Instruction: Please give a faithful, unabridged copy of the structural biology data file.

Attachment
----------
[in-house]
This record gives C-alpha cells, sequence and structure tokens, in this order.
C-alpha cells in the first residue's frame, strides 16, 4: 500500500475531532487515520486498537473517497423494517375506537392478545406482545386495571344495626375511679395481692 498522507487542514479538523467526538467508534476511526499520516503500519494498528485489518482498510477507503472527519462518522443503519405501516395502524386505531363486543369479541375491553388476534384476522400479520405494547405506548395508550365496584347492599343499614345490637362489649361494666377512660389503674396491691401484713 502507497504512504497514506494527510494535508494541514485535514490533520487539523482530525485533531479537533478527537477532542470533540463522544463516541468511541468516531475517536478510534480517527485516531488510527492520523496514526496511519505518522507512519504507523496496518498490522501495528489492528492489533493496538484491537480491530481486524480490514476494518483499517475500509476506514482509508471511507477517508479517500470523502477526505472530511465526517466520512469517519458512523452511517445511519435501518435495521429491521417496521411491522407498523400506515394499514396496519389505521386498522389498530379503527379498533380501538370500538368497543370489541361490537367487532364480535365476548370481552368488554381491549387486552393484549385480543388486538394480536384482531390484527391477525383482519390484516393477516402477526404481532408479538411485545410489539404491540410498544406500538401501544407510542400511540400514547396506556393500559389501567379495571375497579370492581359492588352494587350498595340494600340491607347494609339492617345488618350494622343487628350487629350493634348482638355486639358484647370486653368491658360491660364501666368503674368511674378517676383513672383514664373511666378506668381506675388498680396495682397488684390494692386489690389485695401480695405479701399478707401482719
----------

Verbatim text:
[in-house]
This record gives C-alpha cells, sequence and structure tokens, in this order.
C-alpha cells in the first residue's frame, strides 16, 4: 500500500475531532487515520486498537473517497423494517375506537392478545406482545386495571344495626375511679395481692 498522507487542514479538523467526538467508534476511526499520516503500519494498528485489518482498510477507503472527519462518522443503519405501516395502524386505531363486543369479541375491553388476534384476522400479520405494547405506548395508550365496584347492599343499614345490637362489649361494666377512660389503674396491691401484713 502507497504512504497514506494527510494535508494541514485535514490533520487539523482530525485533531479537533478527537477532542470533540463522544463516541468511541468516531475517536478510534480517527485516531488510527492520523496514526496511519505518522507512519504507523496496518498490522501495528489492528492489533493496538484491537480491530481486524480490514476494518483499517475500509476506514482509508471511507477517508479517500470523502477526505472530511465526517466520512469517519458512523452511517445511519435501518435495521429491521417496521411491522407498523400506515394499514396496519389505521386498522389498530379503527379498533380501538370500538368497543370489541361490537367487532364480535365476548370481552368488554381491549387486552393484549385480543388486538394480536384482531390484527391477525383482519390484516393477516402477526404481532408479538411485545410489539404491540410498544406500538401501544407510542400511540400514547396506556393500559389501567379495571375497579370492581359492588352494587350498595340494600340491607347494609339492617345488618350494622343487628350487629350493634348482638355486639358484647370486653368491658360491660364501666368503674368511674378517676383513672383514664373511666378506668381506675388498680396495682397488684390494692386489690389485695401480695405479701399478707401482719